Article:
I have never heard much in the past on Italian chocolate in particular. I always figured Belgian or Swiss chocolate was supreme. Ms. Segan informed us of the significant footprint that early Italian chocolatiers had on the chocolate we enjoy today (every single day if you’re anything like me!).

They were the first to take the cacao bean from other European countries (who mostly enjoyed it with sugar) and transform it into an ingredient that could be used in savory dishes, and even pair it with other complimentary flavors such as orange and hazelnut.

In fact, Italy has an additional classification of chocolate. The typical white, milk, and dark chocolates are joined with another type–Gianduiotto. 

 

Its upside-down boat-like shape is made up of a mixture of cocoa powder, sugar, and hazelnuts. I knew I liked Italians. We didn’t taste this little beauty, but something tells me it could rival Nutella!

Fortunately, we did taste a variety of authentic Italian chocolates, from white to extra dark to stone ground Sicilian chocolate with a lovely hint of orange. The latter was my favorite–nothing like anything I have ever tasted before. Unlike the others that melted on my tongue rather quickly, this one required a bit of ever-so-slight chewing. The amazing thing was that after, literally, two chews, it instantly melted, coated my mouth, and left behind a few tiny chunks of the chocolate. It reminded me of the reason we add nuts to our desserts, because we want texture, right? Here, the chocolate itself added the texture, all because of the delicate and quite laborious way it was processed. Go Sicily!

And a fun fact: In Hershey’s early days, when they were still trying to figure out how to stabilize milk, they began selling chocolate with slightly rancid milk. Think about the last time you ate a Hershey’s kiss–it had a twinge of sourness, yes? Once they implemented the new way of stabilizing, the customers didn’t like it! So, a tiny bit rancid (but completely safe) milk it was.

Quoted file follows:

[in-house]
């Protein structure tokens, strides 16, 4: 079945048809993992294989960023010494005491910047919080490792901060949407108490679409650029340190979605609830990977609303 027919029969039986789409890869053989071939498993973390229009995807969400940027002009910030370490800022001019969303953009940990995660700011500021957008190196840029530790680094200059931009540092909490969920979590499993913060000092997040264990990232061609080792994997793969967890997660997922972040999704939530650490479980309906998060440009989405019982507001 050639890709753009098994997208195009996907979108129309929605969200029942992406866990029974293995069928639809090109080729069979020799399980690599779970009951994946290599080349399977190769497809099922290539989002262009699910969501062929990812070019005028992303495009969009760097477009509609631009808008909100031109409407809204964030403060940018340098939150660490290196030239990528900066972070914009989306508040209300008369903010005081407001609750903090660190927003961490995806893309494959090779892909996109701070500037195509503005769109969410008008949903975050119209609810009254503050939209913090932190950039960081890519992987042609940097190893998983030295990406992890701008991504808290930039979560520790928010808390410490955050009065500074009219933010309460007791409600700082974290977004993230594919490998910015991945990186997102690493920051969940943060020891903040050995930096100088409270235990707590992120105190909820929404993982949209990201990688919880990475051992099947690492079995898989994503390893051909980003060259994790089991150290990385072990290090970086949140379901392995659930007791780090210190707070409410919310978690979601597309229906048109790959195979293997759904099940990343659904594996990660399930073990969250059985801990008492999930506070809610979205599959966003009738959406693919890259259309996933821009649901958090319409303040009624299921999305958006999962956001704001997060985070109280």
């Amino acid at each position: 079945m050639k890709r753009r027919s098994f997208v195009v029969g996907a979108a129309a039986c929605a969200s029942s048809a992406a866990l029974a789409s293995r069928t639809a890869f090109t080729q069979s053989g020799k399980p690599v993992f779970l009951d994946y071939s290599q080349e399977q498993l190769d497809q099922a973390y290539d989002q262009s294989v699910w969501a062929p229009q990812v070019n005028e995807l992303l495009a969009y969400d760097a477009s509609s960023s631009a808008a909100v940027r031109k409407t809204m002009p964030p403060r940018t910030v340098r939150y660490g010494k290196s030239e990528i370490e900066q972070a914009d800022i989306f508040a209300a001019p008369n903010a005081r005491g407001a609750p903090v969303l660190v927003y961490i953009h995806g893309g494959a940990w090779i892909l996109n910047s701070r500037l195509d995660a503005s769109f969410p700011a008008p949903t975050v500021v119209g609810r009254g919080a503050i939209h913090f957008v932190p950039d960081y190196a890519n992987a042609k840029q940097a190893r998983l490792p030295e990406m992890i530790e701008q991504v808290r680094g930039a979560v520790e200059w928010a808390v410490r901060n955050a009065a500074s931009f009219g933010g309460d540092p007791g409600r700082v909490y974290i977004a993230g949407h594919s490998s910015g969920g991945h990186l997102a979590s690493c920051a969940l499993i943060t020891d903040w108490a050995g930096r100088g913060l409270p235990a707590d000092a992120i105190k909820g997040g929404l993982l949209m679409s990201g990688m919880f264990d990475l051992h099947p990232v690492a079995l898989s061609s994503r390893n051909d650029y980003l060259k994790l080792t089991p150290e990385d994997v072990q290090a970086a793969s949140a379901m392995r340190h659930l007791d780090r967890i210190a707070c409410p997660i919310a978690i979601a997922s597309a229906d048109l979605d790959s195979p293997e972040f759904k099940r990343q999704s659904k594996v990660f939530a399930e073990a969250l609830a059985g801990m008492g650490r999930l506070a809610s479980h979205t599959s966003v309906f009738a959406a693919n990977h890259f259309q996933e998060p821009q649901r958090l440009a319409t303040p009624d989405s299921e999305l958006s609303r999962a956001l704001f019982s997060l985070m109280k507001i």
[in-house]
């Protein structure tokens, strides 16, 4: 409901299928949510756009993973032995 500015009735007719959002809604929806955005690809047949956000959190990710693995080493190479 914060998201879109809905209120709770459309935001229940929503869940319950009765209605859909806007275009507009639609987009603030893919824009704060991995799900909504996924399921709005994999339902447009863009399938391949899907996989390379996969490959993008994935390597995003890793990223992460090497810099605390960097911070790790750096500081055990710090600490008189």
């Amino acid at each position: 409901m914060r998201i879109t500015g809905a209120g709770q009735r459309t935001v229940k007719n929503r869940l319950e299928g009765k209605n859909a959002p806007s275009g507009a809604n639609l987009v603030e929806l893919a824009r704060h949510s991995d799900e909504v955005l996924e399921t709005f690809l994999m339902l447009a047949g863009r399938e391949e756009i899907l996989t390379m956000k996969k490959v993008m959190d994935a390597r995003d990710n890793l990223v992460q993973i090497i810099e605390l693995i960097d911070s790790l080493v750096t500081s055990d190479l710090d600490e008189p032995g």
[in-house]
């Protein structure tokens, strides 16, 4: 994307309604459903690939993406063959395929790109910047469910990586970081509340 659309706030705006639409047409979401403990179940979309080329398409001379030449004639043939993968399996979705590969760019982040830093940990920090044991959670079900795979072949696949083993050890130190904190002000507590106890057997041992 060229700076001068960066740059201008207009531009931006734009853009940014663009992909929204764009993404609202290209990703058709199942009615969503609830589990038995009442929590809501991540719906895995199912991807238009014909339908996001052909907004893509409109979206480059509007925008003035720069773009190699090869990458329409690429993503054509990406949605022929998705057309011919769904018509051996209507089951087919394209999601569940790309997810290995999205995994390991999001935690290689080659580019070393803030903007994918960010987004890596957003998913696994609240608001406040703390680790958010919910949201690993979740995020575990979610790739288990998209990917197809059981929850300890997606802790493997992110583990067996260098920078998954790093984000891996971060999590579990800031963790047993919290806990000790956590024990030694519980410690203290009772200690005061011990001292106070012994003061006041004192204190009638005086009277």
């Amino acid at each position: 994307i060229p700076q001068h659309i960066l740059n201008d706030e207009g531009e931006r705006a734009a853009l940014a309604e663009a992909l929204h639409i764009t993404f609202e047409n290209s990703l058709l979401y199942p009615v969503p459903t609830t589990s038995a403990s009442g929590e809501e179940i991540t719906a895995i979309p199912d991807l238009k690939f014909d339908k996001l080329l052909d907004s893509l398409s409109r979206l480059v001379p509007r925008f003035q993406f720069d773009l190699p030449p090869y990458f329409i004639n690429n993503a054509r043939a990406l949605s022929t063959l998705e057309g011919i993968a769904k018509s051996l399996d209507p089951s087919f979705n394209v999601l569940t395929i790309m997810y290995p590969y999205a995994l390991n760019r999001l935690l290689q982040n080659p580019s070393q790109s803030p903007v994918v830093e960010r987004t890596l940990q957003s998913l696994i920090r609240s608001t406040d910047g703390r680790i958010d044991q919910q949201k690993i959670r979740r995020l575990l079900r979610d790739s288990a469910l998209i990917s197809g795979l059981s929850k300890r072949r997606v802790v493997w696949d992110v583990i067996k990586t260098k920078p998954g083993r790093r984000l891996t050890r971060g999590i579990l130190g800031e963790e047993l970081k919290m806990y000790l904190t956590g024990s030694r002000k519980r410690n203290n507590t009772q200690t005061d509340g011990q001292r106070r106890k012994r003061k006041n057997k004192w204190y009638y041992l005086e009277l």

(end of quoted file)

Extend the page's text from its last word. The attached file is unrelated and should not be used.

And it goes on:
Overall, it was a very pleasurable experience. I was delighted to meet Francine Segan and hear about her journey, as well as converse with other food lovers in attendance.

Chocolate really is a wonderful thing. Appreciating good chocolate and savoring its flavors makes quite a difference in your experience of eating it. I am so grateful to have opportunities like this to learn more about ingredients, others, and even myself!

***Update: Last night, I threw in a square of leftover Italian dark chocolate from the event (how it lasted that long I have no earthly idea) into my spaghetti sauce, and I have to say that it was the absolute BEST sauce I have ever made. I usually add a dash of sugar to cut some of the acidity, but I just added the chocolate this time. It offers such a depth of flavor that you can’t get from granulated sugar. Perfection. Please try it.

Bark: A Bite of Delight!

It was a chocolate kind of day.

I felt I deserved to reward myself after a long, hard week. And (hopefully) passing a long, hard test this morning.